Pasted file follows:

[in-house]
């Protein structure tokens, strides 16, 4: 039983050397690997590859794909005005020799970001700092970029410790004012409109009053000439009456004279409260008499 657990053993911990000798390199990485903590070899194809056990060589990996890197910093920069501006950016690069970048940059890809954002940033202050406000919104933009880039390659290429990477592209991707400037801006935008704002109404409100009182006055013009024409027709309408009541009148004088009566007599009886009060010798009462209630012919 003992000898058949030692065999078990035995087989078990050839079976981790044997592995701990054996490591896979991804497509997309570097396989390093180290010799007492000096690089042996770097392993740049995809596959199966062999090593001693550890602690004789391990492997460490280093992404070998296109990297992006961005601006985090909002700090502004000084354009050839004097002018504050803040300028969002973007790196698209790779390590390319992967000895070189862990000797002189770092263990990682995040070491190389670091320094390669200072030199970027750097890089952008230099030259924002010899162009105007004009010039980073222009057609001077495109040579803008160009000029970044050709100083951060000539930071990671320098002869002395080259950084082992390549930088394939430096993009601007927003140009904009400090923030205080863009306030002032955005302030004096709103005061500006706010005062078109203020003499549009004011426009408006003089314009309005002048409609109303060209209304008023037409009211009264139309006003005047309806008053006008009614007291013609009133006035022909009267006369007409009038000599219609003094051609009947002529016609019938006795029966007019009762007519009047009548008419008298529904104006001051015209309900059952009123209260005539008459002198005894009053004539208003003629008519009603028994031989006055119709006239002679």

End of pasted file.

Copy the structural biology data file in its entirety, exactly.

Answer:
[in-house]
């Protein structure tokens, strides 16, 4: 039983050397690997590859794909005005020799970001700092970029410790004012409109009053000439009456004279409260008499 657990053993911990000798390199990485903590070899194809056990060589990996890197910093920069501006950016690069970048940059890809954002940033202050406000919104933009880039390659290429990477592209991707400037801006935008704002109404409100009182006055013009024409027709309408009541009148004088009566007599009886009060010798009462209630012919 003992000898058949030692065999078990035995087989078990050839079976981790044997592995701990054996490591896979991804497509997309570097396989390093180290010799007492000096690089042996770097392993740049995809596959199966062999090593001693550890602690004789391990492997460490280093992404070998296109990297992006961005601006985090909002700090502004000084354009050839004097002018504050803040300028969002973007790196698209790779390590390319992967000895070189862990000797002189770092263990990682995040070491190389670091320094390669200072030199970027750097890089952008230099030259924002010899162009105007004009010039980073222009057609001077495109040579803008160009000029970044050709100083951060000539930071990671320098002869002395080259950084082992390549930088394939430096993009601007927003140009904009400090923030205080863009306030002032955005302030004096709103005061500006706010005062078109203020003499549009004011426009408006003089314009309005002048409609109303060209209304008023037409009211009264139309006003005047309806008053006008009614007291013609009133006035022909009267006369007409009038000599219609003094051609009947002529016609019938006795029966007019009762007519009047009548008419008298529904104006001051015209309900059952009123209260005539008459002198005894009053004539208003003629008519009603028994031989006055119709006239002679």